While the COVID-19 coronavirus is spreading within the United States, leading to lots of unsettling news, a way past the crisis appears to have been laid out where it was first identified in Wuhan, China. On Jan. 23, the Chinese government effectively shut down Wuhan and Hubei province, forbidding people to travel outside of their homes, and building makeshift hospitals in a matter of days.

In the U.S., various states are now implementing emergency measures, and this is making market participants uneasy. On Thursday, U.S. stock markets sold off more than any other day since the crash of 1987.

Though the COVID-19 disease is just hitting much of the Western world in force, there was further good news out of China on Thursday, leaving some medical officials optimistic that the pandemic will end in a few months. Moreover, the current U.S. policies, though seemingly harsh, should help get America toward a similar result. 

The words COVID-19 on a blue background next to two red spheres signifying the virus.

Image source: Getty Images.

New China cases down to 15

On March 11, China reported only 15 new cases, eight of which were in Hubei province, where the initial outbreak occurred. This is the lowest new-case daily figure since the outbreak began. It was also down from 24 cases on March 10, which had been a slight uptick from 19 the day before. National Health Commission spokesperson Mi Feng said, "Broadly speaking, the peak of the epidemic has passed for China." 

The positive sentiment was echoed by China's senior medical adviser, Zhong Nanshan, who was instrumental in combating SARS in 2003. On Wednesday, he said that he believes COVID-19 will run its course globally by June of this year, because he has observed that the reinfection rates within China have been low so far. Thus, as more and more people eventually get exposed, there will be a time when the disease will have largely run its course.

The 10- to 14-week time line was echoed by U.K. officials on Thursday, even as authorities said that there could already be 10,000 cases in the country, above the 590 confirmed cases thus far.

New draconian measures in the U.S.

In contrast to China and South Korea, which has also done a commendable job of containing the virus with widespread testing, the U.S. has been late in attacking the virus' spread.

But that is now changing. New York City announced a ban on gatherings of more than 500 people, as cases there increased to 328, with 96 confirmed in New York City and 147 in suburban Westchester County, New York.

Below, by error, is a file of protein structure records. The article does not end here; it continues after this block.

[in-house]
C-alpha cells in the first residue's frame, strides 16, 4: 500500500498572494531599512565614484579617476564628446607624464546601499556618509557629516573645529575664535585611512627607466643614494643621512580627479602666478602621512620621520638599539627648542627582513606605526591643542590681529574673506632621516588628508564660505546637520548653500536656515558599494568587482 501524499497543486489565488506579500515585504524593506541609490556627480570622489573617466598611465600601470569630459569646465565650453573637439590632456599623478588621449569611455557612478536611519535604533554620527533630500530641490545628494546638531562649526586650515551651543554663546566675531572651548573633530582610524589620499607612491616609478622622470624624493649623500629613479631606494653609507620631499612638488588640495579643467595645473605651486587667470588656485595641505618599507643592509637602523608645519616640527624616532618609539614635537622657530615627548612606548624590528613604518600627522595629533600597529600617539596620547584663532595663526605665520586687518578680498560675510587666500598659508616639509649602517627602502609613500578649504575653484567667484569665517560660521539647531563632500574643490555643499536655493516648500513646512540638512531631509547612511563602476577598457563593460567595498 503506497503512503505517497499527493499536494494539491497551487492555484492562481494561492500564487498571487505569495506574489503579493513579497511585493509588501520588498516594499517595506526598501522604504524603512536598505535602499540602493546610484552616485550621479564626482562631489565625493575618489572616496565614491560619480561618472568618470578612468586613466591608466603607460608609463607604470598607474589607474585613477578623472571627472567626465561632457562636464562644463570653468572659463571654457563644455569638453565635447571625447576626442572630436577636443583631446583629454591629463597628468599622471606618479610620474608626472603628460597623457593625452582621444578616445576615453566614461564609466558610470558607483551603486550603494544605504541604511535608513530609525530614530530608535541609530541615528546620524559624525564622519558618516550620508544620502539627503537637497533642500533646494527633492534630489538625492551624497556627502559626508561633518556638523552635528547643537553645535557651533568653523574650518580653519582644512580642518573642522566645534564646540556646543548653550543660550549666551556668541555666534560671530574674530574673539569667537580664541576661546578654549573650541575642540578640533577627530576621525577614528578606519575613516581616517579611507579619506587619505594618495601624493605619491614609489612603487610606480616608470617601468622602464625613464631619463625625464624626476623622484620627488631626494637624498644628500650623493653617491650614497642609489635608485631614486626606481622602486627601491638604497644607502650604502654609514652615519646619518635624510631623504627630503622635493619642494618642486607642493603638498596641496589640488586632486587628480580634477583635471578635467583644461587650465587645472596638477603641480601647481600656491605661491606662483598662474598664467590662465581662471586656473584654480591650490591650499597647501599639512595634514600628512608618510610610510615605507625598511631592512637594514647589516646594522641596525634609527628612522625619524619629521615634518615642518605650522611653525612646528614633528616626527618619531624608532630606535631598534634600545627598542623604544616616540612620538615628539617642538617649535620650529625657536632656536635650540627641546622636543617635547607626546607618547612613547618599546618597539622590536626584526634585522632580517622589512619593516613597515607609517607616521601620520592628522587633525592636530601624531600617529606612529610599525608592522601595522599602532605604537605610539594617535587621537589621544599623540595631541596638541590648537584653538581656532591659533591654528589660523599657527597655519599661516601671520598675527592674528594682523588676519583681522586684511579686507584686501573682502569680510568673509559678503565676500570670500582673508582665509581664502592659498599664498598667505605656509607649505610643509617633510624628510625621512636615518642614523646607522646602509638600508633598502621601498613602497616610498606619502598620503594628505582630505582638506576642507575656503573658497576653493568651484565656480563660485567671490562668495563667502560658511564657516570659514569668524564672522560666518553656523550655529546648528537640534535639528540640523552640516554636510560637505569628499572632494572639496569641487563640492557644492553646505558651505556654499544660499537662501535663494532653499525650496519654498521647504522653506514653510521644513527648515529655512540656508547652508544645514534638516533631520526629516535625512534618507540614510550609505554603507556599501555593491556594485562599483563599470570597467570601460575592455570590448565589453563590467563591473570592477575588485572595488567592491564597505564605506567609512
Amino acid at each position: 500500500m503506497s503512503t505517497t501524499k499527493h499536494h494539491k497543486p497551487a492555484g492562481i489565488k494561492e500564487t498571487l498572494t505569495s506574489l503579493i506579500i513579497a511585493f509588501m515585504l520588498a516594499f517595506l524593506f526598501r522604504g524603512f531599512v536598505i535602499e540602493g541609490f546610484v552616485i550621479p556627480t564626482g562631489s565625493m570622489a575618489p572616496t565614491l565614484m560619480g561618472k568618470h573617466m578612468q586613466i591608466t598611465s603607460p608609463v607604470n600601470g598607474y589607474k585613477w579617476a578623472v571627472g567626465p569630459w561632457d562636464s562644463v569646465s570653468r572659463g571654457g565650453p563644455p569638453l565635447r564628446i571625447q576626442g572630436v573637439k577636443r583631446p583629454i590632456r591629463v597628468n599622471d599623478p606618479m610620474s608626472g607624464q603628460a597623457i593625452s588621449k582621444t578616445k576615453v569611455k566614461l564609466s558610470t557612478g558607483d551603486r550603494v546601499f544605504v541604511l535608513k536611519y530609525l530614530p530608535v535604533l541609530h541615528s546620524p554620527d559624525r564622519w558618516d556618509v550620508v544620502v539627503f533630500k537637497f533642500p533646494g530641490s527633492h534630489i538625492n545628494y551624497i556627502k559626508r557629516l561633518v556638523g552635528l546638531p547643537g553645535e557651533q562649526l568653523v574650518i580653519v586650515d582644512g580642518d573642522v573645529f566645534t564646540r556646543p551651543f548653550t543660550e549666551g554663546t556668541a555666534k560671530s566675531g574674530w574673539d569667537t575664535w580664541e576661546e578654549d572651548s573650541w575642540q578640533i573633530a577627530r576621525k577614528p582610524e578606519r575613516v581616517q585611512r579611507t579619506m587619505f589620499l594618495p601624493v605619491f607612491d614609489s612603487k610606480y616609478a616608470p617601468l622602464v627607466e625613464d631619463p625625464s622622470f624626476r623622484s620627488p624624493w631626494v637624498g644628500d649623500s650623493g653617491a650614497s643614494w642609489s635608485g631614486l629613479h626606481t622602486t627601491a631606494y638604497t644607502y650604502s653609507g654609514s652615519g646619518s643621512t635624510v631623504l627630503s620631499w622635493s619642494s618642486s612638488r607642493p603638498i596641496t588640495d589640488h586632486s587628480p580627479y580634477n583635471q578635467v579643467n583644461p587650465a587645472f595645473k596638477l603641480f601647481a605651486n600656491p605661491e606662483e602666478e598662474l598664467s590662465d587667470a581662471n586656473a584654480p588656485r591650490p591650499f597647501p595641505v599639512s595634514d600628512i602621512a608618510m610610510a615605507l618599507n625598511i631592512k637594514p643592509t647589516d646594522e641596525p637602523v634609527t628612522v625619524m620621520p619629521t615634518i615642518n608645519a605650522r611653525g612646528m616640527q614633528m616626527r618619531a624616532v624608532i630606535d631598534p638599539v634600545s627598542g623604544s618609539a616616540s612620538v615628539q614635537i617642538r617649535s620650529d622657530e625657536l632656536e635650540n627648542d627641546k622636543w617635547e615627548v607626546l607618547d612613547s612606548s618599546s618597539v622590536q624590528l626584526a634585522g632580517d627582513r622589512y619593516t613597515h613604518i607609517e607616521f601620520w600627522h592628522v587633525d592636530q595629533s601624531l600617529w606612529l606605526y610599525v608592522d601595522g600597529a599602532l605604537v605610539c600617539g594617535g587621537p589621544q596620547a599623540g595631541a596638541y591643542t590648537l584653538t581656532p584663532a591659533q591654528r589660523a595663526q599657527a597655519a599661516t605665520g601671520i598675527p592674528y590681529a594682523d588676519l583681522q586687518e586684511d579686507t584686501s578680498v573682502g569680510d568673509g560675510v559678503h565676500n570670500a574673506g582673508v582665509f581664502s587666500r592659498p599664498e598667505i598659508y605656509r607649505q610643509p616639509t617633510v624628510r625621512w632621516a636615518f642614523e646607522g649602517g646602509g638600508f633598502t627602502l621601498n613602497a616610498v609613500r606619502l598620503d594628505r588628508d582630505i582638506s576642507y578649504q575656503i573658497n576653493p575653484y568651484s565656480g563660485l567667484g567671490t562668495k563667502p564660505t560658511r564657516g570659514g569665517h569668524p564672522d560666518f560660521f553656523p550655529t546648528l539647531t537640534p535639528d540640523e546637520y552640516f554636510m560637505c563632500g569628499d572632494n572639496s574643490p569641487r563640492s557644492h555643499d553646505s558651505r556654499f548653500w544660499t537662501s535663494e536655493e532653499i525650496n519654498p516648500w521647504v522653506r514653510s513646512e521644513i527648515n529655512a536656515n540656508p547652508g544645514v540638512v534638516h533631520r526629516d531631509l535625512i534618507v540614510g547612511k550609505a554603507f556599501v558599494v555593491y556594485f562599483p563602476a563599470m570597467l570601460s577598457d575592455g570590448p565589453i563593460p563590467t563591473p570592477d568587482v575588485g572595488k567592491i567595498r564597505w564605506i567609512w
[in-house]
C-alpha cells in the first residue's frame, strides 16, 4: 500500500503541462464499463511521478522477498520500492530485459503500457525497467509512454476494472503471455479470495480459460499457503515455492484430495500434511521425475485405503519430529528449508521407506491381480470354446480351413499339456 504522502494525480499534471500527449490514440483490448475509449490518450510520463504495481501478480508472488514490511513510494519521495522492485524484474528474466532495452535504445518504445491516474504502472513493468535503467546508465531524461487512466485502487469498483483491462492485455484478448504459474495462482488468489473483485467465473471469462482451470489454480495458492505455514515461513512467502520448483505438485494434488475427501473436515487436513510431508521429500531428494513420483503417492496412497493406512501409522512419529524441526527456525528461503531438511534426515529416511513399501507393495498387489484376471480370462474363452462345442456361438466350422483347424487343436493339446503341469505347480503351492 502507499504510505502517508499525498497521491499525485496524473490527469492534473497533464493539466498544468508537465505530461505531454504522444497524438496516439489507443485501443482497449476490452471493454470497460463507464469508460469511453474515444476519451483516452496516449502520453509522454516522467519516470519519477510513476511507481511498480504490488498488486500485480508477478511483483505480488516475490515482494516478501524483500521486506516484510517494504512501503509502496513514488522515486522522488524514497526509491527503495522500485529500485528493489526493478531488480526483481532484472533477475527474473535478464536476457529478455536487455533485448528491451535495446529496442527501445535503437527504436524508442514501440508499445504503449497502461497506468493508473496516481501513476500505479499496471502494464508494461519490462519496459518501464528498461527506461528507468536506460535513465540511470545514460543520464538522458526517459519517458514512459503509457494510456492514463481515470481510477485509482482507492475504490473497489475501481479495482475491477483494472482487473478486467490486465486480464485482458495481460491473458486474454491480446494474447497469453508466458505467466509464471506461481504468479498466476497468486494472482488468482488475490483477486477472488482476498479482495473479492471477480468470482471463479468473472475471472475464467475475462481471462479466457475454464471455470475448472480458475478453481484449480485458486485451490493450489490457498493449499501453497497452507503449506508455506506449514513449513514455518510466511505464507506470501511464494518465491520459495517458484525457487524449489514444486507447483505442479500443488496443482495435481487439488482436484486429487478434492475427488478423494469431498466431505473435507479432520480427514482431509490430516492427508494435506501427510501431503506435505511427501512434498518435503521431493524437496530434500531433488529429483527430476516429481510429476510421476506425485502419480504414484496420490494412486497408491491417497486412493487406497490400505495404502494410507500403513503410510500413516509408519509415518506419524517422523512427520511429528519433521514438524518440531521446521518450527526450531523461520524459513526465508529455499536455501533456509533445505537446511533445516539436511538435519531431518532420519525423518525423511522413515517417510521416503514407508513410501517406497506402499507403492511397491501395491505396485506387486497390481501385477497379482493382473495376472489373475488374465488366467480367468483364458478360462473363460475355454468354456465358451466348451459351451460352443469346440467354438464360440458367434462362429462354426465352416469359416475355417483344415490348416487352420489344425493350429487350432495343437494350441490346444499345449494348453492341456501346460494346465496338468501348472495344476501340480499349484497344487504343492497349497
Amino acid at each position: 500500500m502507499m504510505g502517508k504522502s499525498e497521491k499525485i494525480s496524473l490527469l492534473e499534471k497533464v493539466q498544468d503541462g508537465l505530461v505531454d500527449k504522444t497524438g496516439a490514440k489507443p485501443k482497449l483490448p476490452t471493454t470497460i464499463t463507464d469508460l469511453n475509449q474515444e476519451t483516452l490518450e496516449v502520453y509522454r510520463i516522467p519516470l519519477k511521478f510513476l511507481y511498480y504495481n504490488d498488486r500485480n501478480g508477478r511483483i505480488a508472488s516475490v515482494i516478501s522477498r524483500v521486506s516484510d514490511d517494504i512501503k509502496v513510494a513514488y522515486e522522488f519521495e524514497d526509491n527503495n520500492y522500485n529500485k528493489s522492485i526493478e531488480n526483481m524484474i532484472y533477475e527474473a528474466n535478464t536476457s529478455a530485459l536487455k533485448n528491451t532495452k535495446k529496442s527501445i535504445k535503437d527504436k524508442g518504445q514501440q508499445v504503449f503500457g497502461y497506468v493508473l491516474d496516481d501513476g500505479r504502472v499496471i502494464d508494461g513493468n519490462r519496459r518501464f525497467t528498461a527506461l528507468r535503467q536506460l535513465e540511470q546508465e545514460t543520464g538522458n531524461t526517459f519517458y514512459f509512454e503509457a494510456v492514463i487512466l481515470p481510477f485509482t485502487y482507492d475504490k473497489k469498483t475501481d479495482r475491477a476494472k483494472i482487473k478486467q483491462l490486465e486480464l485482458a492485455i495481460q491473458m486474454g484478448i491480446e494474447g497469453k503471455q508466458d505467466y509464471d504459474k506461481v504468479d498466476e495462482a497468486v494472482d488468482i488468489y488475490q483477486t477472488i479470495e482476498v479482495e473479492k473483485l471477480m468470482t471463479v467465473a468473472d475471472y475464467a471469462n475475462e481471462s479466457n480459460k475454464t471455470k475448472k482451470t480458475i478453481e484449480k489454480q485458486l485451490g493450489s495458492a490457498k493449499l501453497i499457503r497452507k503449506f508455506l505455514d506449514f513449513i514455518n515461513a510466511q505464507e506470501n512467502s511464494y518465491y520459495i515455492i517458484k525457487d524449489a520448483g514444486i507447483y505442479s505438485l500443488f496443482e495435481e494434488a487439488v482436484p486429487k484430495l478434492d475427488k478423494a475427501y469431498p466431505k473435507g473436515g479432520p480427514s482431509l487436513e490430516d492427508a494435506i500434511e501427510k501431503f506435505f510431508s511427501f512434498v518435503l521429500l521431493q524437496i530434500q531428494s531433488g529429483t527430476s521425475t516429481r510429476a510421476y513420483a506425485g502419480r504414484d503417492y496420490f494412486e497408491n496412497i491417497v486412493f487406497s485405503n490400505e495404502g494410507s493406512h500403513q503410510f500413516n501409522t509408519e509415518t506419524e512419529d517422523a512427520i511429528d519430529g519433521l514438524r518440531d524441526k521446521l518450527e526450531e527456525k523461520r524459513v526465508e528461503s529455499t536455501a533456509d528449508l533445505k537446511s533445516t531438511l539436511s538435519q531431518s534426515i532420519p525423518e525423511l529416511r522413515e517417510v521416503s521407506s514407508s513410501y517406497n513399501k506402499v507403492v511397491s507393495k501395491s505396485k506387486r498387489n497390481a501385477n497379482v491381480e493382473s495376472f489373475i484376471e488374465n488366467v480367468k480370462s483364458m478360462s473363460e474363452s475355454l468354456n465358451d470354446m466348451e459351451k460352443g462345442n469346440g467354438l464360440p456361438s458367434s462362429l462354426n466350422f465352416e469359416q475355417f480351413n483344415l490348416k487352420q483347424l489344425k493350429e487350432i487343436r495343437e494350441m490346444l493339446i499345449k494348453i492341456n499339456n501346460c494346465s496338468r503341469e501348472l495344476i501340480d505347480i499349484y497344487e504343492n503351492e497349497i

The State of California also instructed residents to cancel or postpone gatherings of 250 or more people, and recommended against even smaller gatherings where people sit within six feet of one another for periods of time. Washington, the hardest hit of all the states, also recommended against similar gatherings and sitting shoulder to shoulder in bars.

Sports leagues make unprecedented cancellations

In the sports world, the National Collegiate Athletic Association cancelled the March Madness basketball championships after initially saying it would only have games in empty stadiums without fans. The National Basketball Association has suspended its season, and that was followed by the National Hockey League and Major League Soccer suspending their seasons as well. Meanwhile, Major League Baseball has postponed opening day by at least two weeks. Likely, it will be longer.

That will be a further blow to the companies that televise live sports such as Disney (NYSE:DIS) with ABC and ESPN and AT&T's (NYSE:T) TNT and TBS.

Pain now, payoff later?

While the canceling of sports events and gatherings might make some people panicky, these are actually prudent first steps to limiting the spread of the virus. As we saw in China, a seemingly overly draconian approach proved effective in limiting the spread of COVID-19, and the country is now down to just a handful of new daily cases. In other words, the more the U.S. and other Western countries shut down public transmission, the sooner we could get through to the other side of the crisis.

Once the cases in the U.S. start decelerating or coming down, that could be an ideal time to pick up bargains among the very highest-quality stocks in the market. There may be some time before that happens, but when it does, it could make for an ideal long-term buy.